Project partners have either completed or initiated a variety of NPS pollution reduction projects. For example, several projects addressed forestry-related sediment runoff along more than 109 miles of forest roads by graveling 81 miles, closing 3.5 miles, paving 0.1 mile and installing road drainage upgrades on 24.7 miles. USBR created wetlands along Cascade Reservoir, which have reduced nutrient, bacteria and sediment loading from the surrounding areas. USBR also stabilized more than 3,000 linear feet of eroding shoreline since 2000.

Urban and suburban projects included improving drainage and adding stormwater filters in the cities of Donnelly and McCall. McCall created wetlands to indirectly treat stormwater and operates a street-sweeping program. Idaho Parks and Recreation added a sediment basin at a public boat launch and upgraded several vault toilets.

To reduce streambank erosion caused by cattle grazing on public land, nearly 100 percent of grazing allotments on public forested lands are now under grazing management plans. Other agricultural projects include improving irrigation and grazing management by excluding livestock from sensitive areas, planting trees and shrubs, and better managing wetlands and uplands for wildlife habitat. Valley Soil and Water Conservation District (SWCD) and IDEQ initiated an education outreach program, Lake-A-Syst, which teaches homeowners how to minimize impacts on the reservoir.

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The Phase II TMDL identified an overall reduction goal for point source loading of 4,455 kilograms per year (kg/year) total phosphorus. With the completion of the McCall WWTP project, estimated point source reductions from this project total 3,947 kg/year. When combined with the previous reductions accomplished by the IDFG fish hatchery, 100 percent of the total point source reduction goal has been achieved.

Additionally, the TMDL specified that total phosphorus loads from NPS pollution should be reduced by 11,141 kg/year. The total of measured and estimated NPS reductions of total phosphorus equals 6,421 kg/year (approximately 58 percent of the total NPS reduction goal). Overall, between point and NPS reductions, 70 percent of the load reduction goal has been met.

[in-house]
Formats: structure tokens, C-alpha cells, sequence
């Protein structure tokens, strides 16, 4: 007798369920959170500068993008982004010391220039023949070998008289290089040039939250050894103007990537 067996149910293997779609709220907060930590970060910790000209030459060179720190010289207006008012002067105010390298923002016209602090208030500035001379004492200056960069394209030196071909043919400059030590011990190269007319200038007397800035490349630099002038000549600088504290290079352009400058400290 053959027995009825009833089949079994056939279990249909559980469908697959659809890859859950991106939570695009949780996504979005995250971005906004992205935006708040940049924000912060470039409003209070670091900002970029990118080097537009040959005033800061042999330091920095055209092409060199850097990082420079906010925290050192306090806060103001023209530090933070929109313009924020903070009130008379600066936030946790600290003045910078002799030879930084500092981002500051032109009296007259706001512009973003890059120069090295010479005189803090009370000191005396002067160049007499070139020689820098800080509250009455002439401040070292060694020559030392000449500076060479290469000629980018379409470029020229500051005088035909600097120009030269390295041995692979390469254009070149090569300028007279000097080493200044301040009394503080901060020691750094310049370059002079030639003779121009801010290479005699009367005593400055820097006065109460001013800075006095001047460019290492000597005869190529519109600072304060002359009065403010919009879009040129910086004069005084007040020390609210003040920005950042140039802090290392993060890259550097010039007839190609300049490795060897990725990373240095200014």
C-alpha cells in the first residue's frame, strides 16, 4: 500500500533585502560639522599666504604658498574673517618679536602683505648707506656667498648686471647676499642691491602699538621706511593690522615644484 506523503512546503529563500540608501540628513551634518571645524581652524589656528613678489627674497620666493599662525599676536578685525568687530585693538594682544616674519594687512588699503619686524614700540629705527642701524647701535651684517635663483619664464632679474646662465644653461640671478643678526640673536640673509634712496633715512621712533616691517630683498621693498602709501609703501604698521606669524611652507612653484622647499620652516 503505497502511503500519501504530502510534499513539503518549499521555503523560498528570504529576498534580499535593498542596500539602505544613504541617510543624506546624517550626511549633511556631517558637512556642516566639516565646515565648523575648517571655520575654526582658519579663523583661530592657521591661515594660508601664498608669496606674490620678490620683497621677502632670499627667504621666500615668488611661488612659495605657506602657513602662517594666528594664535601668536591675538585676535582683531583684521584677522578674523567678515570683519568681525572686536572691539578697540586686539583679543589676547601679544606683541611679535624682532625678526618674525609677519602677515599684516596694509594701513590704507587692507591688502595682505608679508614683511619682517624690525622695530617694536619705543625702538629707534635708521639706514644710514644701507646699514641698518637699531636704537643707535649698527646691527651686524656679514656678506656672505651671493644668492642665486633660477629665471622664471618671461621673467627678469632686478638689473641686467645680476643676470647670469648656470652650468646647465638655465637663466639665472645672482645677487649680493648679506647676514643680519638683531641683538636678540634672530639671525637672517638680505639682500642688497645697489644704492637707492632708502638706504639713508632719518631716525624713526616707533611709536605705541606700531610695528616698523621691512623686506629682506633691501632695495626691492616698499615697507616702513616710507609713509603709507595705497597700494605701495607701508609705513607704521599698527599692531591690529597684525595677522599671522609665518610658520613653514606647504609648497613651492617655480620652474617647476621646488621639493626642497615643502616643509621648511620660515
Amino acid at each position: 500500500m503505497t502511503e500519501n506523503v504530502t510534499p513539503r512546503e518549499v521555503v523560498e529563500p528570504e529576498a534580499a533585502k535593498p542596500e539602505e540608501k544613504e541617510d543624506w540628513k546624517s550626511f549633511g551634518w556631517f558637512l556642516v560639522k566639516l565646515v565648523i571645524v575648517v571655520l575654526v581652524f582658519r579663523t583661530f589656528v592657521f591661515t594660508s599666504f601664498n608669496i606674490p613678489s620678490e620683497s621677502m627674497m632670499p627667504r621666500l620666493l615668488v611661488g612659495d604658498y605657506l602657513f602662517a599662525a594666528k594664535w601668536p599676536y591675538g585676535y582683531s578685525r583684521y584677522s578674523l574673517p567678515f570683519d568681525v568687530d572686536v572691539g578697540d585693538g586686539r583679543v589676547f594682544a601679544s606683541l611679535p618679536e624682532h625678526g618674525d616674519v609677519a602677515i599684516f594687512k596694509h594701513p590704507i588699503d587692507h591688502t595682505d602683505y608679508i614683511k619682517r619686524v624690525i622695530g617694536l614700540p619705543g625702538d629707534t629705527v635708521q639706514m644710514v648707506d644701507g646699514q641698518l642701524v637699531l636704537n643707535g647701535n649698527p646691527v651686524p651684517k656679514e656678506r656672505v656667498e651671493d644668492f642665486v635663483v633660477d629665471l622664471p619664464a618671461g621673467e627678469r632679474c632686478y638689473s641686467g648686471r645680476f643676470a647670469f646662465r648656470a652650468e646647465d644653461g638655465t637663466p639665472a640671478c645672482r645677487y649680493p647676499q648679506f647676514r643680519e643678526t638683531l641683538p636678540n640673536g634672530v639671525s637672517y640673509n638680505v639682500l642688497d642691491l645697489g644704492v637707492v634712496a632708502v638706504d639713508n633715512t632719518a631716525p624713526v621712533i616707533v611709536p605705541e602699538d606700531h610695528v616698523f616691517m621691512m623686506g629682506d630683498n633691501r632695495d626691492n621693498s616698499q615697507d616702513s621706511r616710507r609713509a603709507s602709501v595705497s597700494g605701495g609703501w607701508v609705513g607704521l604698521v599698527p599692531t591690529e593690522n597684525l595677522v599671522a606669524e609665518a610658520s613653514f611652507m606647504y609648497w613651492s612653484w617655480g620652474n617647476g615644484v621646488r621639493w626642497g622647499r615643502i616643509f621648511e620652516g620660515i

Median water column total phosphorus and chlorophyll a concentrations have consistently decreased in all years since 1994 except 2001 (an exceptional drought year). The improving water quality observed indicates that the magnitude of water quality impairment is decreasing. Although overall total phosphorus levels are declining, concentrations still routinely exceed the target level (0.025 milligram per liter). Figure 2 shows that, while the many areas in the Cascade Reservoir watershed are close to meeting standards, a few of the tributaries still have elevated phosphorus levels.

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Partners and Funding

Project partners include local residents, IDEQ, IDFG, Idaho Department of Lands, Idaho Parks and Recreation, U.S. Department of Agriculture's Natural Resources Conservation Service and Forest Service, USBR, Boise Cascade Corporation, Valley SWCD and the cities of McCall and Donnelly. Several public groups, including the Cascade Reservoir Watershed Advisory Group and the Cascade Reservoir Technical Advisory Committee, have reviewed and assessed all phased TMDL documents. Since 1996, project partners have used approximately $2 million in section 319 grants to implement best management practices, including forest road upgrades, grazing management activities and stormwater treatment wetlands.

Figure 2. Total phosphorus concentrations in the Cascade Reservoir (sites GAR052 and GAR053) and its tributaries between May and September 2003-2007.

This chart shows that total phosphorus levels at many of the Cascade Reservoir watershed sampling sites hover around the standard.  However, Mud Creek, Boulder Creek and Willow Creek consistently exceed the standard.